The anterior cingulate cortex (ACC) is known for its role in perception of nociceptive signals and the associated emotional responses. Recent optogenetic studies, involving modulation of neuronal activity in the ACC, show that the ACC can modulate mechanical hyperalgesia. In the present study, we used optogenetic techniques to selectively modulate excitatory pyramidal neurons and inhibitory interneurons in the ACC in a model of chronic inflammatory pain to assess their motivational effect in the conditioned place preference (CPP) test. Selective inhibition of pyramidal neurons induced preference during the CPP test, while activation of parvalbumin (PV)-specific neurons did not. Moreover, chemogenetic inhibition of the excitatory pyramidal neurons alleviated mechanical hyperalgesia, consistent with our previous result. Our results provide evidence for the analgesic effect of inhibition of ACC excitatory pyramidal neurons and a prospective treatment for chronic pain.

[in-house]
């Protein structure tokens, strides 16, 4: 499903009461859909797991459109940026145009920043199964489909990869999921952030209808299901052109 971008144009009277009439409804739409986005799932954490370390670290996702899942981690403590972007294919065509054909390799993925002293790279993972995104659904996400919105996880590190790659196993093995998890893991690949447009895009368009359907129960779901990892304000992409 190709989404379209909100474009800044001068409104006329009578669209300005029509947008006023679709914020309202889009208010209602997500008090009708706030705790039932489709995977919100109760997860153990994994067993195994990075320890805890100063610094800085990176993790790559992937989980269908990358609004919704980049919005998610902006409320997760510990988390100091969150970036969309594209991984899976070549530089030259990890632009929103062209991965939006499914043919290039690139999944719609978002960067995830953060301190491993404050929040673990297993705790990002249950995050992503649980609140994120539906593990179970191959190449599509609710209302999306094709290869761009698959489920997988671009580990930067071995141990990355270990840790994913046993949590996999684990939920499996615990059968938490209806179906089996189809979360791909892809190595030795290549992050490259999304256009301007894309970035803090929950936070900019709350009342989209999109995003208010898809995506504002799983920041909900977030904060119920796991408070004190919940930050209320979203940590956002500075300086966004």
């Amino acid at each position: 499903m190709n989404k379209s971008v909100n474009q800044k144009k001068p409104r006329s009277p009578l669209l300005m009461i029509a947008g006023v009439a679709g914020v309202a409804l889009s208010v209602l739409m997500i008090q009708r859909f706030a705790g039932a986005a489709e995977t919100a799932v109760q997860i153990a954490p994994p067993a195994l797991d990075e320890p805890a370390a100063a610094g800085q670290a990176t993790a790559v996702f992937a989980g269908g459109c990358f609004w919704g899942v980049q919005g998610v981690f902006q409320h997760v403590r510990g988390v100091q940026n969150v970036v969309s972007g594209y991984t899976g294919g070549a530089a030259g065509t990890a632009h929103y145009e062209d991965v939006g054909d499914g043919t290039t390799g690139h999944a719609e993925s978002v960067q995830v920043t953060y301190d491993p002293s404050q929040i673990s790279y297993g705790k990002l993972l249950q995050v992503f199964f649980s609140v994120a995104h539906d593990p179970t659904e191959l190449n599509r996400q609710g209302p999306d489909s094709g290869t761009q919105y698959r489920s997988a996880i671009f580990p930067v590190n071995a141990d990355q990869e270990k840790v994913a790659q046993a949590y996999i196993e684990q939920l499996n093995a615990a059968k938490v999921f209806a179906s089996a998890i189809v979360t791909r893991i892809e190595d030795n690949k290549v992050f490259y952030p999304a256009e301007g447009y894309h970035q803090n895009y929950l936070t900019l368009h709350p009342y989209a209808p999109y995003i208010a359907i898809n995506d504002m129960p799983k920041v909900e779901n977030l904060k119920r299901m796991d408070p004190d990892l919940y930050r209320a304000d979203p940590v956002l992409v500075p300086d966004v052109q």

Keywords: Anterior cingulate cortex; Conditioned place preference; Optogenetics; Pain.